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During Business Questions in the House of Commons today, Thursday, Peter urged the government to follow the lead of the two main opposition parties and allow their MPs a free vote on matters of conscience in the Human Fertilisation and Embryology Bill.

The bill, if passed without amendments, would allow the creation of mixed human and animal embryos for scientific research, permit greater use of embryos in stem cell research and no longer require IVF clinics to have regard to a child's need for a father.

Referring to an exchange the previous day between David Cameron and Gordon Brown on the same subject, Peter asked the Deputy Labour leader, Harriet Harman,

"May I press the Leader of the House on when we can expect a Second Reading debate on the Human Fertilisation and Embryology Bill? Will she bear in mind that the Joint Committee report on which the Prime Minister relied so heavily yesterday recommends free votes on both the use of hybrid embryos and the so-called "need for a father" provision?"

Harriet Harman replied,

"I recognise that there has been a great deal of debate and discussion within the Select Committee system, as has been acknowledged in the House of Lords. The points raised by the hon. Gentleman will no doubt be raised when the Bill comes to this House for scrutiny."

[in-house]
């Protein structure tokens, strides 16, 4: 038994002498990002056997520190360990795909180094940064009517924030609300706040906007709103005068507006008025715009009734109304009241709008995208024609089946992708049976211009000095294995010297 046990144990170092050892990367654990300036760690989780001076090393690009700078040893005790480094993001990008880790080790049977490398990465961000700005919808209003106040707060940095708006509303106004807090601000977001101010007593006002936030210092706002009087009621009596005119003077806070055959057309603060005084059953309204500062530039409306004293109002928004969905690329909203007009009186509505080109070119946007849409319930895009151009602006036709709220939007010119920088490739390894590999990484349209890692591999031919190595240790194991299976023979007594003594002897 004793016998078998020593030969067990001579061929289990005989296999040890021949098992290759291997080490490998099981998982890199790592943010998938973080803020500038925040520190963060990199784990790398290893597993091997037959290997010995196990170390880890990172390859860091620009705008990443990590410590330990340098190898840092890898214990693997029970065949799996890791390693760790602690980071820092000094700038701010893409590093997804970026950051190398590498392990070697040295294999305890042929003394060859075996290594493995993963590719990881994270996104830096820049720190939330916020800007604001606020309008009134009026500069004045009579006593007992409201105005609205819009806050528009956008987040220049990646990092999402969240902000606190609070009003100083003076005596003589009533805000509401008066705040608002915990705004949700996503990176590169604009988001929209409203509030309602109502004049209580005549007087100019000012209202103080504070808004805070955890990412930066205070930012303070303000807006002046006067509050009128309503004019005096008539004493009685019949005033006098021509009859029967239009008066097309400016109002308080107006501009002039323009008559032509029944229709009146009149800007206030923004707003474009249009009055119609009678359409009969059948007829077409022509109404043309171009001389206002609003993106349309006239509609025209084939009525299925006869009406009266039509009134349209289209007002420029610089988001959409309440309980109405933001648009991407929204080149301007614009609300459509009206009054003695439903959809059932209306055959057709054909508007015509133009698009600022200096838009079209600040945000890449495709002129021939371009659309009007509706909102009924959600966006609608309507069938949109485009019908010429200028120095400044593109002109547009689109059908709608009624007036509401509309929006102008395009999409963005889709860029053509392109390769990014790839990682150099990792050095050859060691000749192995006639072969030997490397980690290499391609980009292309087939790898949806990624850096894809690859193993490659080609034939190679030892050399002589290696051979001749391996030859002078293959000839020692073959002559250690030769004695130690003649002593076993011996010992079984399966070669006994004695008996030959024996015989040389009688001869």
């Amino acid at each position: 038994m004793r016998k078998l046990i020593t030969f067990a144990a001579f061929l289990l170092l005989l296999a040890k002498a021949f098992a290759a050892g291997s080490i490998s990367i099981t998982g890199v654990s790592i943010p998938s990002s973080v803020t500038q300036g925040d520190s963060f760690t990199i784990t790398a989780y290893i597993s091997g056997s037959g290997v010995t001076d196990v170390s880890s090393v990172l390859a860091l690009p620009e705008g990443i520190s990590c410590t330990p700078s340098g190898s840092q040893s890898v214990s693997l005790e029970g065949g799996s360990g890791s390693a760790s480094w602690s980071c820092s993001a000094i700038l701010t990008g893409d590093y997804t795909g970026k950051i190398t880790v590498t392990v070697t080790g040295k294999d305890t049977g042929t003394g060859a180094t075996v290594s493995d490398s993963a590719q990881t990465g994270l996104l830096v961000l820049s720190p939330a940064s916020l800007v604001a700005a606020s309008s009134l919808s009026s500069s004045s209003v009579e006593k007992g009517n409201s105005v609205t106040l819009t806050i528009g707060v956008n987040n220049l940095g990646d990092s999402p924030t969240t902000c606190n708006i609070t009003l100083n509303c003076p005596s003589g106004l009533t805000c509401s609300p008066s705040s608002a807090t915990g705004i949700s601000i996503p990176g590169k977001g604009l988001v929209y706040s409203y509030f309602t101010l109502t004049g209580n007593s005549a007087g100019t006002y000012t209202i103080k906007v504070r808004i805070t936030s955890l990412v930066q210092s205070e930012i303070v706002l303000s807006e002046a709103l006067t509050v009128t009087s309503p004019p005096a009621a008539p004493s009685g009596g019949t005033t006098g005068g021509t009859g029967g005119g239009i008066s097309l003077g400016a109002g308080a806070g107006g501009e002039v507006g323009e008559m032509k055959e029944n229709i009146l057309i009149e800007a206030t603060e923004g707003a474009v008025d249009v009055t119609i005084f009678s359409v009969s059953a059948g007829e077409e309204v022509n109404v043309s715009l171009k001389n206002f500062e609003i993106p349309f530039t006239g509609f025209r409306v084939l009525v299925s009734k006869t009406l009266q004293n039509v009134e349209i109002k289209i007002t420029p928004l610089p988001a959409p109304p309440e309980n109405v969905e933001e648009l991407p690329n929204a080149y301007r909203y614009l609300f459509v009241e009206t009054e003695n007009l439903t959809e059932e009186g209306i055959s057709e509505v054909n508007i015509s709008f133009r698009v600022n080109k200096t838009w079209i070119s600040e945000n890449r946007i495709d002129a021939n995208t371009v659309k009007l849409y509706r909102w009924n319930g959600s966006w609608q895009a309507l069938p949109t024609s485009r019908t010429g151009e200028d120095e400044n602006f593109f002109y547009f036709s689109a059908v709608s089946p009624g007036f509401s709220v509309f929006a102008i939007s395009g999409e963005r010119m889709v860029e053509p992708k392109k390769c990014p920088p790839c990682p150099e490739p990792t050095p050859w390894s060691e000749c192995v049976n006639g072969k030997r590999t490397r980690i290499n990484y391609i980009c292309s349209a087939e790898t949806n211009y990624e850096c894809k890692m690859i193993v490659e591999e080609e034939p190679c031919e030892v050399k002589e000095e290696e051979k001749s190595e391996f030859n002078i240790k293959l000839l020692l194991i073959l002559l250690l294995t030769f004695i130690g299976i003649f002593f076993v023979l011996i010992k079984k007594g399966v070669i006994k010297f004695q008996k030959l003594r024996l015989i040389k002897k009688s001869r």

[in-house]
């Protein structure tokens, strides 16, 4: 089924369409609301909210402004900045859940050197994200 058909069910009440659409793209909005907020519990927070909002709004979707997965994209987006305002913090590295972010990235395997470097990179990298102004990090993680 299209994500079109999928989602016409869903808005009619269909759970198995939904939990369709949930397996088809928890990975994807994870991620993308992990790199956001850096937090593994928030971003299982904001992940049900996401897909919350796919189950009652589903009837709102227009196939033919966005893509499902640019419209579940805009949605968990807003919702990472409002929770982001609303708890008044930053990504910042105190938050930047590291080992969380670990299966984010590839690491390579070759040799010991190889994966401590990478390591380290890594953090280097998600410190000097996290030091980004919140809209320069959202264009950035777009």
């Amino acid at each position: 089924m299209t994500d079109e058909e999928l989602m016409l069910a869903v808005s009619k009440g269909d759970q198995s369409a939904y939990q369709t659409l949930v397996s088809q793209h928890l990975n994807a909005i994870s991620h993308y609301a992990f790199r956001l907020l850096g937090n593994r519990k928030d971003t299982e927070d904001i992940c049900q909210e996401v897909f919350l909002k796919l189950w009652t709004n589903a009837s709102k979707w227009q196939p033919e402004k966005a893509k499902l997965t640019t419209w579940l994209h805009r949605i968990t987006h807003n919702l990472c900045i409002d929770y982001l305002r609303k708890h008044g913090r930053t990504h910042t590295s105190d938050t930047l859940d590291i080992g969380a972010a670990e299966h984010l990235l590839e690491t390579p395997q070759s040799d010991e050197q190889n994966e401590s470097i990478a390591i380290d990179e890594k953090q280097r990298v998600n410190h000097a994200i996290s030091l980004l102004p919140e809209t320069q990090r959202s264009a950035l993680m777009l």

Commenting, Peter said,

"This simply wasn't an answer. She should have given a commitment to free votes for Labour MPs.

"In general, I welcome the Government's proposal to replace outdated legislation in order to take account of the changes in technology and in public opinion since the original laws were introduced in 1990. However, if this Bill is truly to promote public confidence, as the Government rightly acknowledges it must, free votes are absolutely vital.

"The changes being proposed are causing concern to many people - I have received more correspondence on this issue than on any other this year. If the Government whips its MPs during the vote, public confidence will be diminished, whatever the outcome."

The draft Bill was subjected to pre-legislative scrutiny by a Joint Committee of both Houses of Parliament. After studying the Bill in great detail, the Committee said:

"in relation to both inter-species embryos and the "need for a father" provisions, we have recommended a free vote in Parliament because of the profound nature of the ethical issues involved"

However, the Government has indicated that it will only allow free votes on amendments relating to abortion, and when the Bill was going through the Lords Labour peers were whipped to support it.

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